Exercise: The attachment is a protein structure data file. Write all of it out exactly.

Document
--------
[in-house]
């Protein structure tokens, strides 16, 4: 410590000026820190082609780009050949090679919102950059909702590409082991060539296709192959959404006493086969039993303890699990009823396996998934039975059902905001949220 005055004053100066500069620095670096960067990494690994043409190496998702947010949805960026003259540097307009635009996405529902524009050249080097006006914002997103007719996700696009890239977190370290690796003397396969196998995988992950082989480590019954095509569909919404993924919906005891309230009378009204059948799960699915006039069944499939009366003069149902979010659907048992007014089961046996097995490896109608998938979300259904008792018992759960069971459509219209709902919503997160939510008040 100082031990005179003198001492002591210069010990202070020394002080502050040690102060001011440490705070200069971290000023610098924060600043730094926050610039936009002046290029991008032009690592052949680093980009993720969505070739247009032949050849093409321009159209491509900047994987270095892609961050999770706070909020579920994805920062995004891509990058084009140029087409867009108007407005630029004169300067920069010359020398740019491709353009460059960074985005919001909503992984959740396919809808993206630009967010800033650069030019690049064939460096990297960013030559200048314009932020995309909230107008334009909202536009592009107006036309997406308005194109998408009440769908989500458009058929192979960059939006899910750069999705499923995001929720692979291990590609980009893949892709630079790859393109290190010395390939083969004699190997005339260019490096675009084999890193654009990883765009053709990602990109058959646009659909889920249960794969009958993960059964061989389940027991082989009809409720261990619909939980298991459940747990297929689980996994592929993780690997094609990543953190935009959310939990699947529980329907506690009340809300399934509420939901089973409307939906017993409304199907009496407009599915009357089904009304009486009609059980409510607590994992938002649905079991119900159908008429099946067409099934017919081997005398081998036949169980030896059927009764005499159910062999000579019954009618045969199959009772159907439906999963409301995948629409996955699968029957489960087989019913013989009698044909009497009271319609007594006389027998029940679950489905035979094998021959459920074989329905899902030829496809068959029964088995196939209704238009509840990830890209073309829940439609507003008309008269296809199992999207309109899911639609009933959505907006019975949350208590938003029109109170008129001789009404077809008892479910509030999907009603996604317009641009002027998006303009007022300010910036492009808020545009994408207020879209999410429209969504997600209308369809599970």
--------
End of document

[in-house]
């Protein structure tokens, strides 16, 4: 410590000026820190082609780009050949090679919102950059909702590409082991060539296709192959959404006493086969039993303890699990009823396996998934039975059902905001949220 005055004053100066500069620095670096960067990494690994043409190496998702947010949805960026003259540097307009635009996405529902524009050249080097006006914002997103007719996700696009890239977190370290690796003397396969196998995988992950082989480590019954095509569909919404993924919906005891309230009378009204059948799960699915006039069944499939009366003069149902979010659907048992007014089961046996097995490896109608998938979300259904008792018992759960069971459509219209709902919503997160939510008040 100082031990005179003198001492002591210069010990202070020394002080502050040690102060001011440490705070200069971290000023610098924060600043730094926050610039936009002046290029991008032009690592052949680093980009993720969505070739247009032949050849093409321009159209491509900047994987270095892609961050999770706070909020579920994805920062995004891509990058084009140029087409867009108007407005630029004169300067920069010359020398740019491709353009460059960074985005919001909503992984959740396919809808993206630009967010800033650069030019690049064939460096990297960013030559200048314009932020995309909230107008334009909202536009592009107006036309997406308005194109998408009440769908989500458009058929192979960059939006899910750069999705499923995001929720692979291990590609980009893949892709630079790859393109290190010395390939083969004699190997005339260019490096675009084999890193654009990883765009053709990602990109058959646009659909889920249960794969009958993960059964061989389940027991082989009809409720261990619909939980298991459940747990297929689980996994592929993780690997094609990543953190935009959310939990699947529980329907506690009340809300399934509420939901089973409307939906017993409304199907009496407009599915009357089904009304009486009609059980409510607590994992938002649905079991119900159908008429099946067409099934017919081997005398081998036949169980030896059927009764005499159910062999000579019954009618045969199959009772159907439906999963409301995948629409996955699968029957489960087989019913013989009698044909009497009271319609007594006389027998029940679950489905035979094998021959459920074989329905899902030829496809068959029964088995196939209704238009509840990830890209073309829940439609507003008309008269296809199992999207309109899911639609009933959505907006019975949350208590938003029109109170008129001789009404077809008892479910509030999907009603996604317009641009002027998006303009007022300010910036492009808020545009994408207020879209999410429209969504997600209308369809599970």